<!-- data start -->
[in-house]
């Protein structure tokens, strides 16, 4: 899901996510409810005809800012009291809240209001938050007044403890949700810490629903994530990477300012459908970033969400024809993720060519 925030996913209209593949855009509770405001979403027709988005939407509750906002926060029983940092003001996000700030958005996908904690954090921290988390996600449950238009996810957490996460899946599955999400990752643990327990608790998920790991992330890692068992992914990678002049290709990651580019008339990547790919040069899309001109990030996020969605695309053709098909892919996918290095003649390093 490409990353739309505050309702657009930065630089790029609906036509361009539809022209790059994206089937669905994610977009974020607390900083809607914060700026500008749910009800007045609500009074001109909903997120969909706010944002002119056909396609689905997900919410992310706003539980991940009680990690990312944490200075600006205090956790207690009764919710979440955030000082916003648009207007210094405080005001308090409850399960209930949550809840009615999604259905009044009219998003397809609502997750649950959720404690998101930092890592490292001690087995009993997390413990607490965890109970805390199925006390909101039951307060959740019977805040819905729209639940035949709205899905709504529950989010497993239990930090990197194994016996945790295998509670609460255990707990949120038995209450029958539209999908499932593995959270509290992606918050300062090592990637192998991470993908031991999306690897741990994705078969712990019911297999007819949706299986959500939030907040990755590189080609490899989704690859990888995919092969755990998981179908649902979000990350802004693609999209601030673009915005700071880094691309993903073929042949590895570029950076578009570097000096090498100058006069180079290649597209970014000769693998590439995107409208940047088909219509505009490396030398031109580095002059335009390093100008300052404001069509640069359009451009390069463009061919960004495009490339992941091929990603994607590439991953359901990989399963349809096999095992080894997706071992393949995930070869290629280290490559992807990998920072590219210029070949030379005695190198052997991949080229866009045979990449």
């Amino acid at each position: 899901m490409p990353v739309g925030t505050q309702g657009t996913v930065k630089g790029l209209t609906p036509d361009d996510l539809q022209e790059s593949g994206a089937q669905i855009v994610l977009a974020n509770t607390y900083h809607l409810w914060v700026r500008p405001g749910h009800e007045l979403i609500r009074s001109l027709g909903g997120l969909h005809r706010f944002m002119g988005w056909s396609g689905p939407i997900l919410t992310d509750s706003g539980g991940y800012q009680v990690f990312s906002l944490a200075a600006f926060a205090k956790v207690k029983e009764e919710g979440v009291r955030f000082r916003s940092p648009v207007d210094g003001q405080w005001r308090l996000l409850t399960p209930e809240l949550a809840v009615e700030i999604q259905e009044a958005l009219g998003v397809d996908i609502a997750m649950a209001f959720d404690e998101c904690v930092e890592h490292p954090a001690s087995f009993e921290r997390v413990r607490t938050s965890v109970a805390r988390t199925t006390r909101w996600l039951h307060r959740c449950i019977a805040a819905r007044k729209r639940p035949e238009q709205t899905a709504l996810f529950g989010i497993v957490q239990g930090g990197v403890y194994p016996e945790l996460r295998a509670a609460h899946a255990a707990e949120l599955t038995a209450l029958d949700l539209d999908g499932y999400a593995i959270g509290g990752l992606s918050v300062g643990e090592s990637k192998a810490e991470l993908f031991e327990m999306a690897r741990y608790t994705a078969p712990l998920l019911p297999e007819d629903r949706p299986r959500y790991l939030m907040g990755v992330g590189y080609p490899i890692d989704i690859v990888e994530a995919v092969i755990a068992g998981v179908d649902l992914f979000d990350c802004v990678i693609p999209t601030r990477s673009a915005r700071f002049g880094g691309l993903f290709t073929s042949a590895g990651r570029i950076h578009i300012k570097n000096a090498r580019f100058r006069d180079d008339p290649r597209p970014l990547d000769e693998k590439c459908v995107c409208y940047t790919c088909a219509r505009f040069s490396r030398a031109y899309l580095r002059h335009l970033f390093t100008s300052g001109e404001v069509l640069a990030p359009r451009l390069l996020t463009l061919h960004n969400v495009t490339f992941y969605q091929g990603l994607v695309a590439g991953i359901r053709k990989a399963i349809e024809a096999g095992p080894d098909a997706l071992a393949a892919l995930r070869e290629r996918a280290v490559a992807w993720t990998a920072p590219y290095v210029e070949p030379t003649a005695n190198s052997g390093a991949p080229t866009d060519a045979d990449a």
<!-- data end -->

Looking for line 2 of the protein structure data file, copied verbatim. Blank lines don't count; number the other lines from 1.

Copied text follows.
């Protein structure tokens, strides 16, 4: 899901996510409810005809800012009291809240209001938050007044403890949700810490629903994530990477300012459908970033969400024809993720060519 925030996913209209593949855009509770405001979403027709988005939407509750906002926060029983940092003001996000700030958005996908904690954090921290988390996600449950238009996810957490996460899946599955999400990752643990327990608790998920790991992330890692068992992914990678002049290709990651580019008339990547790919040069899309001109990030996020969605695309053709098909892919996918290095003649390093 490409990353739309505050309702657009930065630089790029609906036509361009539809022209790059994206089937669905994610977009974020607390900083809607914060700026500008749910009800007045609500009074001109909903997120969909706010944002002119056909396609689905997900919410992310706003539980991940009680990690990312944490200075600006205090956790207690009764919710979440955030000082916003648009207007210094405080005001308090409850399960209930949550809840009615999604259905009044009219998003397809609502997750649950959720404690998101930092890592490292001690087995009993997390413990607490965890109970805390199925006390909101039951307060959740019977805040819905729209639940035949709205899905709504529950989010497993239990930090990197194994016996945790295998509670609460255990707990949120038995209450029958539209999908499932593995959270509290992606918050300062090592990637192998991470993908031991999306690897741990994705078969712990019911297999007819949706299986959500939030907040990755590189080609490899989704690859990888995919092969755990998981179908649902979000990350802004693609999209601030673009915005700071880094691309993903073929042949590895570029950076578009570097000096090498100058006069180079290649597209970014000769693998590439995107409208940047088909219509505009490396030398031109580095002059335009390093100008300052404001069509640069359009451009390069463009061919960004495009490339992941091929990603994607590439991953359901990989399963349809096999095992080894997706071992393949995930070869290629280290490559992807990998920072590219210029070949030379005695190198052997991949080229866009045979990449």